Tuesday, January 20, 2009

"You First."

Recently I navigated a crowded parking lot on a weekend, trying to get back out to the street along with everyone else. At an intersection in the lot, one of the four directions had a "Stop" sign, but the other three did not. One lane was full of people trying to get in and out, while the intersecting lane was a mix of some people trying to find parking stalls, and others coming or going. You can imagine the scene--chaos. We were all fighting for space. In my sometimes feisty moods, I have found myself in the push-and-shove mentality that pervades our fast-paced culture. I started to feel the irritation of the moment, but then I looked the driver across from me right in the eye and gestured, "No, you go first."

Don't get me wrong, this reaction did not come naturally or easily, but it did catch me off guard and I've been thinking about it ever since. How often do we stop worrying about rushing to the next place, to practice good manners? I witnessed this behavior today in an exemplary display of civility by our freshly sworn-in President, Barack Obama, and by his wife Michelle. No matter who any of us voted for or what he even accomplishes while in office,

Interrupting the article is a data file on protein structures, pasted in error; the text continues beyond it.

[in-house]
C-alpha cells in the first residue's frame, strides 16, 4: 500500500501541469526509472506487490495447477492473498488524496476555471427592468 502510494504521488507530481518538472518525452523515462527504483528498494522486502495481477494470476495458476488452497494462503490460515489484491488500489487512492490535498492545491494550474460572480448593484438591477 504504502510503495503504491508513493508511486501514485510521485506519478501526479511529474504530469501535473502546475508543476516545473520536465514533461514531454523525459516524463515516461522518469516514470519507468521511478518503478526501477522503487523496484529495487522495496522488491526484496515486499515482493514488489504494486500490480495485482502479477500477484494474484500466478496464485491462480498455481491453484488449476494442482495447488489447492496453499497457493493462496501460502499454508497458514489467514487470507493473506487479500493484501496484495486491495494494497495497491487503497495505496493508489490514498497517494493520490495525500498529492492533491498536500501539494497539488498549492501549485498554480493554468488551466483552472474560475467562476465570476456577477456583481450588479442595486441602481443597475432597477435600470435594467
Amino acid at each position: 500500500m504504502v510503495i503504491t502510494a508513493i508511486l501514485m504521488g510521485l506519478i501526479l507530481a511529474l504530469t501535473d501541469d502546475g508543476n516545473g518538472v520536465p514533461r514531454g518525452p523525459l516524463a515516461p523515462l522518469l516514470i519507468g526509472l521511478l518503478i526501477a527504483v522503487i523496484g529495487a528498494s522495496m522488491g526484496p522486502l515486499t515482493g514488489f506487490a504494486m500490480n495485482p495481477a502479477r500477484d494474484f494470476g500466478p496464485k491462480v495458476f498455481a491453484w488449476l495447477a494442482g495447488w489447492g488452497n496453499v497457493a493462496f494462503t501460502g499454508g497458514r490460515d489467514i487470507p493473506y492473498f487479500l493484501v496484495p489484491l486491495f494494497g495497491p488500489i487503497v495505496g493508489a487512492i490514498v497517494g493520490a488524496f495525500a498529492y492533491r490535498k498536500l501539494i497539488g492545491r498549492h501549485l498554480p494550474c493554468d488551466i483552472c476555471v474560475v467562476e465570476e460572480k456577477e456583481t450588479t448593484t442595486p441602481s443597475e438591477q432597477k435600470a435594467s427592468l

today was a class act.

Due to the fact that we don't have television in our home (another story for another time), I found myself racing over to the gym at 8:30am this morning to hop onto a cardio machine that was connected to a TV. Luckily for me there was one left so I didn't miss the inauguration! I'm glad I kept going on the machine after the speech, the poetry, and the prayer. The farewell was the thing to watch: the Obama's escorting the Bush's down the long White House steps to their military transport. The commentators mentioned they had never seen this before, and I'm sure they hadn't. It took the utmost degree of respect to pull this off without it looking phony or rehearsed. Who knows if it was the new administration's idea, or those staging the event; the tone was set to remind us all that politeness, courtesy, and good etiquette still matter after all.

If you missed this part, go back and see what I witnessed. The announcers reminded us that the event was now a half-hour behind schedule. The luncheon guests were standing in a hallway, waiting for the President, Vice President, and their wives to climb back up the stairs. But the four of them patiently waited for the helicopter to fire up, and for everyone to get into position for flight. It was quite a while before the helicopter took off, and then the four remaining all waved, even threw in a salute. I won't tell you my political affiliation, but I will tell you this act of civility today was proof that the "old virtues" referred to in the inaugural speech are alive at the White House, and yes, Mr. Obama, they are "true." Thank you for getting us started with Civility.

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